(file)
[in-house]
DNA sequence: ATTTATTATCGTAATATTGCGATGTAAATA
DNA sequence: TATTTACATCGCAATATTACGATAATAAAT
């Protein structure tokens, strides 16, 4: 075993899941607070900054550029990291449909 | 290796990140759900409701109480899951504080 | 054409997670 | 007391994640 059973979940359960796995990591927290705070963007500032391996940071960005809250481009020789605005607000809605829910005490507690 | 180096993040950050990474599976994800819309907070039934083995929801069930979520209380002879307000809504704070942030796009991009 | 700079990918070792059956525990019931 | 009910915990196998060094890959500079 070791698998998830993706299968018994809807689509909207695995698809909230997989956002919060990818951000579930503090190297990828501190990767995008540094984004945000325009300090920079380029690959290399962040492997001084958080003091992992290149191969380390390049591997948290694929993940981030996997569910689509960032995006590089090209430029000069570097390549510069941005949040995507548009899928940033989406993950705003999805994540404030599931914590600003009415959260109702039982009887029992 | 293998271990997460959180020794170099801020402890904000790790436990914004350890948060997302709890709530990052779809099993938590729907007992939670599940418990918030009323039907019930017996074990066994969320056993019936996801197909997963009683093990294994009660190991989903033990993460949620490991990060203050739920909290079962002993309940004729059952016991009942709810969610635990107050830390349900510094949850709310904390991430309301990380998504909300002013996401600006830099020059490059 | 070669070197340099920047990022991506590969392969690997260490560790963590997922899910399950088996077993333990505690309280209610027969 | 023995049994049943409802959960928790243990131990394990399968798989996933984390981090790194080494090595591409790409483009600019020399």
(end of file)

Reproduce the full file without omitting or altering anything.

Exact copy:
[in-house]
DNA sequence: ATTTATTATCGTAATATTGCGATGTAAATA
DNA sequence: TATTTACATCGCAATATTACGATAATAAAT
């Protein structure tokens, strides 16, 4: 075993899941607070900054550029990291449909 | 290796990140759900409701109480899951504080 | 054409997670 | 007391994640 059973979940359960796995990591927290705070963007500032391996940071960005809250481009020789605005607000809605829910005490507690 | 180096993040950050990474599976994800819309907070039934083995929801069930979520209380002879307000809504704070942030796009991009 | 700079990918070792059956525990019931 | 009910915990196998060094890959500079 070791698998998830993706299968018994809807689509909207695995698809909230997989956002919060990818951000579930503090190297990828501190990767995008540094984004945000325009300090920079380029690959290399962040492997001084958080003091992992290149191969380390390049591997948290694929993940981030996997569910689509960032995006590089090209430029000069570097390549510069941005949040995507548009899928940033989406993950705003999805994540404030599931914590600003009415959260109702039982009887029992 | 293998271990997460959180020794170099801020402890904000790790436990914004350890948060997302709890709530990052779809099993938590729907007992939670599940418990918030009323039907019930017996074990066994969320056993019936996801197909997963009683093990294994009660190991989903033990993460949620490991990060203050739920909290079962002993309940004729059952016991009942709810969610635990107050830390349900510094949850709310904390991430309301990380998504909300002013996401600006830099020059490059 | 070669070197340099920047990022991506590969392969690997260490560790963590997922899910399950088996077993333990505690309280209610027969 | 023995049994049943409802959960928790243990131990394990399968798989996933984390981090790194080494090595591409790409483009600019020399």